If you think David Hicks is the only Australian that the Howard government has stitched up and gladly handed over the United States on a dodgy legal pretext spare a thought for Hew Griffiths. As Richard Ackland notes:
Hew Griffiths has been in prison here for nearly three years for allegedly breaching US copyright law. He has been charged by a grand jury in the US, but the offences alleged against him have never been tested, and the Australian Government has refused to resist an American demand to “surrender” him to face trial before the US District Court in Virginia.
Griffiths was born in England and has lived in Australia from the age of 7. His crime was breaching US copyright law via software piracy. The trouble is that Griffiths has never set foot in the US. He has lived all his life in Australia on the NSW Central Coast. He has been in custody for the past three years (he is 44 now) awaiting moves to extradite him to the US.
It is not a question of whether Griffiths is innocent. He has himself offered to plead guilty under the Australian copyright act. It is a question of whether the US is justified in demanding his extradition. Ackland reveals:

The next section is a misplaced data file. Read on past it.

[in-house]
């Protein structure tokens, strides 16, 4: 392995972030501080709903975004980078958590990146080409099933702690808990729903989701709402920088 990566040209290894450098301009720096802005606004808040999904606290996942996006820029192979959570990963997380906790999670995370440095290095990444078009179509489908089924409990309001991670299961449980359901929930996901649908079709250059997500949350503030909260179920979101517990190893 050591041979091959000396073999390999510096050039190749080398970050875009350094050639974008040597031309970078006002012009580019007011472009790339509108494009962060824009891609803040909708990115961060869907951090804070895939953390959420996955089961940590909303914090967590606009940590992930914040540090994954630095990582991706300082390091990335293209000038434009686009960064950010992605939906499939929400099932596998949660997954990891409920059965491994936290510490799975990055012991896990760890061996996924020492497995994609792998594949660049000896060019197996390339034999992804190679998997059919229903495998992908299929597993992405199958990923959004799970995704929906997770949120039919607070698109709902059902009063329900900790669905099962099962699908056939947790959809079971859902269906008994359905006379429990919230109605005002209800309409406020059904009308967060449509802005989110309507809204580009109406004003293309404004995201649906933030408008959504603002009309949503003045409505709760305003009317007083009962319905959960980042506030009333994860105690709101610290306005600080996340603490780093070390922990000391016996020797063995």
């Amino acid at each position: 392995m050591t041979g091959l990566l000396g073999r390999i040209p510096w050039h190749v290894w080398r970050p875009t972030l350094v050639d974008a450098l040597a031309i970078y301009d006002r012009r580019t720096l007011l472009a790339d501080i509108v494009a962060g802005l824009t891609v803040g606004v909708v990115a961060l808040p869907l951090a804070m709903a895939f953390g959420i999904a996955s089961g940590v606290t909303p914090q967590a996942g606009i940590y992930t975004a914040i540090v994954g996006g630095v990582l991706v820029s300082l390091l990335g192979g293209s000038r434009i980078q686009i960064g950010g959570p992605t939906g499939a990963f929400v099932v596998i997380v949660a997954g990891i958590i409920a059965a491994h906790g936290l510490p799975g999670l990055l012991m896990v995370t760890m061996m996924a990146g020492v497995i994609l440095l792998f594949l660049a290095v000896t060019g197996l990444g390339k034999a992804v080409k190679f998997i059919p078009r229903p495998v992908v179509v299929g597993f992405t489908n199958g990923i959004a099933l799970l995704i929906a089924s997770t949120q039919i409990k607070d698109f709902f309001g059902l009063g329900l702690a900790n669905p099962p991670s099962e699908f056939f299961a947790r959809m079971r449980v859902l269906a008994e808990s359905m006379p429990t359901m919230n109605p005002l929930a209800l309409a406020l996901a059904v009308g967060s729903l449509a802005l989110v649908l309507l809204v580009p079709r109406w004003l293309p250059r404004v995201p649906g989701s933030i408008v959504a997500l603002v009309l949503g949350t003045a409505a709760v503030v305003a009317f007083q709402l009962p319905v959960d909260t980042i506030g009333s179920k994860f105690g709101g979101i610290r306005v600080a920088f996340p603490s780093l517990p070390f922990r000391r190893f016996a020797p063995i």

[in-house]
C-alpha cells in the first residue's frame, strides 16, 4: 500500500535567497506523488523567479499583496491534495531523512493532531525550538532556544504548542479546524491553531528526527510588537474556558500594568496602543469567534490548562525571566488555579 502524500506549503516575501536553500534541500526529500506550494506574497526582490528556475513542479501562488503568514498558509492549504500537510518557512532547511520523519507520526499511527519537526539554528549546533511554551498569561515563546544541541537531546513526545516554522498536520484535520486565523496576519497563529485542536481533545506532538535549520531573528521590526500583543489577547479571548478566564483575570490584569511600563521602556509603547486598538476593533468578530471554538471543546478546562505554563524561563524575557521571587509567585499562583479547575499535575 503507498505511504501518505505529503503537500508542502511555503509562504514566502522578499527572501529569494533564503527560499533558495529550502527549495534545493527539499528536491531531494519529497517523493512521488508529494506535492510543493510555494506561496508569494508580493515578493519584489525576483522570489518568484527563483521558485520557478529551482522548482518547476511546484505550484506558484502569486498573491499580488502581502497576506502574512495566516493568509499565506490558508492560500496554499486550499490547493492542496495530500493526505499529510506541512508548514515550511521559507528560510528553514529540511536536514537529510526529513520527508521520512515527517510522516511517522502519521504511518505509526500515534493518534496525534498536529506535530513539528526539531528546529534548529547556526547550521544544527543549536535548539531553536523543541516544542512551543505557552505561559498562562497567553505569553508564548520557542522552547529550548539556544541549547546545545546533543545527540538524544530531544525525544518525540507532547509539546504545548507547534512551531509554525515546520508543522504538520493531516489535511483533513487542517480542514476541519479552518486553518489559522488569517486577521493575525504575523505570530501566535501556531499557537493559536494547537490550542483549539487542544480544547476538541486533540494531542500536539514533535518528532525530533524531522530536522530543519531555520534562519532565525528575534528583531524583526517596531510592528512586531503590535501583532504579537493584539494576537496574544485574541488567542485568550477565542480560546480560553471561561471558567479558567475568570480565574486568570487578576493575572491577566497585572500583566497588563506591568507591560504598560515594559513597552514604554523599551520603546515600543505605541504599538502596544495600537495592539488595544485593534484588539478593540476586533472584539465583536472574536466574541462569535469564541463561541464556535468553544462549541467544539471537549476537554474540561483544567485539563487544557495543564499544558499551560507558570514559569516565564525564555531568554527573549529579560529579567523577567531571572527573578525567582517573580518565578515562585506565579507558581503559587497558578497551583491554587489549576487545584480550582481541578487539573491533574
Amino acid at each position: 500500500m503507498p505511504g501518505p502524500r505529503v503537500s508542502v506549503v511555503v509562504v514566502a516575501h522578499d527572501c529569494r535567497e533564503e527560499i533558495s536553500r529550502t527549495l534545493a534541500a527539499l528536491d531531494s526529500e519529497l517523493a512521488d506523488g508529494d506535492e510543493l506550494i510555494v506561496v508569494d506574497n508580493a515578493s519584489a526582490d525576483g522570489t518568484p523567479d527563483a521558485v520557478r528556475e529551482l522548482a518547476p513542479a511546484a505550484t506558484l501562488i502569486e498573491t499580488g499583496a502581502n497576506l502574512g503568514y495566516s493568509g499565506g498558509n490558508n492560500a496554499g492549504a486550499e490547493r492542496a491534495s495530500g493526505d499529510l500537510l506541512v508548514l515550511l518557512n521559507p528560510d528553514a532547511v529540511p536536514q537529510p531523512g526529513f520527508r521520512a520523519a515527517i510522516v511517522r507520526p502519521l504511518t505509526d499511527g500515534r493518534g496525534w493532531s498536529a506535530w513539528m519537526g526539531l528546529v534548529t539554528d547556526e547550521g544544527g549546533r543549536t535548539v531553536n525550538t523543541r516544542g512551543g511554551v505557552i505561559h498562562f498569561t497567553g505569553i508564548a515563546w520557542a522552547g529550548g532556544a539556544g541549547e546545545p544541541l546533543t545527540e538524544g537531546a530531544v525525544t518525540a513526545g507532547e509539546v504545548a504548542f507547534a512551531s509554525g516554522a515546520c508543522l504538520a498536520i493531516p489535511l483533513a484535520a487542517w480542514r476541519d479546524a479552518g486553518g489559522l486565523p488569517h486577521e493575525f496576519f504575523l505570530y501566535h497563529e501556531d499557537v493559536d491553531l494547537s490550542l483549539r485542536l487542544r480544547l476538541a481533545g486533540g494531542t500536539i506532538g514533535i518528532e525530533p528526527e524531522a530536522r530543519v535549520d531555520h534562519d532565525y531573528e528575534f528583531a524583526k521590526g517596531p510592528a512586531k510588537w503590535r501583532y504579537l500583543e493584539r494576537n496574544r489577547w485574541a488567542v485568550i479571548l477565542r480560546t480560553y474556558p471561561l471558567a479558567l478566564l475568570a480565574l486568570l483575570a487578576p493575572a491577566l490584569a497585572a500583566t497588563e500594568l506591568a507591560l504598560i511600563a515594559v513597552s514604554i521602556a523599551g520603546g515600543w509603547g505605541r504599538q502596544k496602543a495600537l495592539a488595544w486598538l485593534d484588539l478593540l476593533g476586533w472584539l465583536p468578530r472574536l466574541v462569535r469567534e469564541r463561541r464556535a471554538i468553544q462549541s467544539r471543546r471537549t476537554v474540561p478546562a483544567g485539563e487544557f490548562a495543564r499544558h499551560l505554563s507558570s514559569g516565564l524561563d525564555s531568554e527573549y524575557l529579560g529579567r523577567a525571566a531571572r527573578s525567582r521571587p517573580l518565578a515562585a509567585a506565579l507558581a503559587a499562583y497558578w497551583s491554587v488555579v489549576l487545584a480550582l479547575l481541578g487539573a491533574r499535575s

Griffiths is the only person, and the only Australian, in the group that the US is pressing to extradite.
It seems the Australian Attorney-General, Philip Ruddock, and his department are only too eager to co-operate.
The relevant minister under the Extradition Act, Chris Ellison, has the power to refuse the US request. Griffiths’s lawyers at the NSW Legal Aid Commission have written to Ellison asking him to exercise his power to do so.
There was a delay of eight months last year while people in the Attorney-General’s Department drafted a submission to the minister.
The NSW Attorney-General, Bob Debus, wrote to Ruddock in June 2005 making the same argument, that extradition is inappropriate in this case. These pleas went nowhere and yet there is no explanation why this man cannot be charged in Australia and why of all those arrested, he is the only one the Americans want in captivity on their soil.
The plight of Hew Griffiths is disturbing for a number of reasons and not just the kowtowing to the US by the Australian government. It also raises the issue of whether a person using the Internet is subject to the jurisdiction of other countries even if they physically haven’t set foot in the country.
The US has past form in this regard. While online gambling is legal is some countries it is illegal in the US. Yet business people who own Internet gambling companies have been arrested upon entering the US based on pre-Internet legislation.
As Jacob Sullum concludes in the Reason article:
If an executive of a U.S. media company were arrested in Beijing for violating a Chinese law against “subversive” online speech, or in Tehran for creating “indecent” Web content viewed by Iranians, Americans would ask what right these countries have to impose their illiberal policies on us. Sadly, our government is giving people in other countries good cause to wonder the same thing about the United States.
Not that the Australian government seems overly concerned.
Update [by MB]: Skepticlawyer posts on the legal issues at Catallaxy.